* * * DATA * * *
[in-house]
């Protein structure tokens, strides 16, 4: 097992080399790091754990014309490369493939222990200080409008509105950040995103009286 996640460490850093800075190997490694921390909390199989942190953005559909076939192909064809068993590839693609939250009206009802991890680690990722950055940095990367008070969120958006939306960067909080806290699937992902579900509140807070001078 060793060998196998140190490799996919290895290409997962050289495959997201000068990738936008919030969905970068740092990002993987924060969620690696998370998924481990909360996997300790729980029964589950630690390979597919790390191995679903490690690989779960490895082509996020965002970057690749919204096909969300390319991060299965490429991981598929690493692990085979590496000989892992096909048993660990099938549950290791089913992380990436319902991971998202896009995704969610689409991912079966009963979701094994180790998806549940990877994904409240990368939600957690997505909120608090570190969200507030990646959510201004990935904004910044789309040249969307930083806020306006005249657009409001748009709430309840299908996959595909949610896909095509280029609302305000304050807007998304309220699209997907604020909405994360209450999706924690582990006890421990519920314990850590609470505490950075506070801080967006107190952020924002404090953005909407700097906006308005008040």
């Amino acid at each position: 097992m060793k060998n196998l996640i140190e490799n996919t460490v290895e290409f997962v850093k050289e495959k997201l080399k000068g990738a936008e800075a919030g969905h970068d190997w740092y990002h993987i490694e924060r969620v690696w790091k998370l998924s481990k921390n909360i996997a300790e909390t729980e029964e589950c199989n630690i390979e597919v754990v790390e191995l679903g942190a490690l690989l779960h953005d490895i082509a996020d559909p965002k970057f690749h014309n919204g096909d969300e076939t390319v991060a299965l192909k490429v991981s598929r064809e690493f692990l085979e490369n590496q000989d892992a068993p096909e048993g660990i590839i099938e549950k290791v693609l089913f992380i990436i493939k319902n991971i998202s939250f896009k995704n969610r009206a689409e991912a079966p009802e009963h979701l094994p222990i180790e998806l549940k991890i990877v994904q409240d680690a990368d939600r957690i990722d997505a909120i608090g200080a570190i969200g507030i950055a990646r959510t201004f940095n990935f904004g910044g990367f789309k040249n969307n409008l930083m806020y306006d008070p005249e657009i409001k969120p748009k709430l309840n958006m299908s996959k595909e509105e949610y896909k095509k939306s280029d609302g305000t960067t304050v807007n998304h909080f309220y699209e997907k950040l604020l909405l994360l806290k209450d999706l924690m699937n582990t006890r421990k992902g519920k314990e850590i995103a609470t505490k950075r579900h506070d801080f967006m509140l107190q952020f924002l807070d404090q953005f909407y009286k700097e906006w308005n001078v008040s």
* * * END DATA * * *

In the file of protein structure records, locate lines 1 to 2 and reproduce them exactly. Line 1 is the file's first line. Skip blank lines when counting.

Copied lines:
[in-house]
């Protein structure tokens, strides 16, 4: 097992080399790091754990014309490369493939222990200080409008509105950040995103009286 996640460490850093800075190997490694921390909390199989942190953005559909076939192909064809068993590839693609939250009206009802991890680690990722950055940095990367008070969120958006939306960067909080806290699937992902579900509140807070001078 060793060998196998140190490799996919290895290409997962050289495959997201000068990738936008919030969905970068740092990002993987924060969620690696998370998924481990909360996997300790729980029964589950630690390979597919790390191995679903490690690989779960490895082509996020965002970057690749919204096909969300390319991060299965490429991981598929690493692990085979590496000989892992096909048993660990099938549950290791089913992380990436319902991971998202896009995704969610689409991912079966009963979701094994180790998806549940990877994904409240990368939600957690997505909120608090570190969200507030990646959510201004990935904004910044789309040249969307930083806020306006005249657009409001748009709430309840299908996959595909949610896909095509280029609302305000304050807007998304309220699209997907604020909405994360209450999706924690582990006890421990519920314990850590609470505490950075506070801080967006107190952020924002404090953005909407700097906006308005008040």